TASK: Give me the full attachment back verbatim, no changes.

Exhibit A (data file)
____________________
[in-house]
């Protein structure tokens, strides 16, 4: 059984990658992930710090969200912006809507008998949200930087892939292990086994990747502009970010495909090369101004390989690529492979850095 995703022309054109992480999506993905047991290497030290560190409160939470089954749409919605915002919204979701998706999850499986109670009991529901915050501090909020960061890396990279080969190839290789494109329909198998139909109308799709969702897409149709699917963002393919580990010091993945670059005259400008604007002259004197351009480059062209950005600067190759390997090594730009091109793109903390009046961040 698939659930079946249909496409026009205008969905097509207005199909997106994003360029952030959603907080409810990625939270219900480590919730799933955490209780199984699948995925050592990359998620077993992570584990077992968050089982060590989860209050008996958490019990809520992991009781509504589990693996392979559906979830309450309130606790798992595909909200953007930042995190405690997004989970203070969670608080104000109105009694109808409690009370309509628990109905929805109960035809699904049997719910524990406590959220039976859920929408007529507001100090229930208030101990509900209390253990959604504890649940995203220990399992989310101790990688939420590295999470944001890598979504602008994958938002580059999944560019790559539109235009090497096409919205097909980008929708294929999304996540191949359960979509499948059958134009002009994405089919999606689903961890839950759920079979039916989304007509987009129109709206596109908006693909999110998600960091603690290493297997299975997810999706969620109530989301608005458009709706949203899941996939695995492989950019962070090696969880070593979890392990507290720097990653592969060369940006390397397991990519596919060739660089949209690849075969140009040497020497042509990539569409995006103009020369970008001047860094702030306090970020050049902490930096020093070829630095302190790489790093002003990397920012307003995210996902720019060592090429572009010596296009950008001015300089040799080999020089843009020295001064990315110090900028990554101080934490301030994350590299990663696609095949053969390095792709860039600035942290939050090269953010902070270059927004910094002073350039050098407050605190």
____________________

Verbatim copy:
[in-house]
């Protein structure tokens, strides 16, 4: 059984990658992930710090969200912006809507008998949200930087892939292990086994990747502009970010495909090369101004390989690529492979850095 995703022309054109992480999506993905047991290497030290560190409160939470089954749409919605915002919204979701998706999850499986109670009991529901915050501090909020960061890396990279080969190839290789494109329909198998139909109308799709969702897409149709699917963002393919580990010091993945670059005259400008604007002259004197351009480059062209950005600067190759390997090594730009091109793109903390009046961040 698939659930079946249909496409026009205008969905097509207005199909997106994003360029952030959603907080409810990625939270219900480590919730799933955490209780199984699948995925050592990359998620077993992570584990077992968050089982060590989860209050008996958490019990809520992991009781509504589990693996392979559906979830309450309130606790798992595909909200953007930042995190405690997004989970203070969670608080104000109105009694109808409690009370309509628990109905929805109960035809699904049997719910524990406590959220039976859920929408007529507001100090229930208030101990509900209390253990959604504890649940995203220990399992989310101790990688939420590295999470944001890598979504602008994958938002580059999944560019790559539109235009090497096409919205097909980008929708294929999304996540191949359960979509499948059958134009002009994405089919999606689903961890839950759920079979039916989304007509987009129109709206596109908006693909999110998600960091603690290493297997299975997810999706969620109530989301608005458009709706949203899941996939695995492989950019962070090696969880070593979890392990507290720097990653592969060369940006390397397991990519596919060739660089949209690849075969140009040497020497042509990539569409995006103009020369970008001047860094702030306090970020050049902490930096020093070829630095302190790489790093002003990397920012307003995210996902720019060592090429572009010596296009950008001015300089040799080999020089843009020295001064990315110090900028990554101080934490301030994350590299990663696609095949053969390095792709860039600035942290939050090269953010902070270059927004910094002073350039050098407050605190």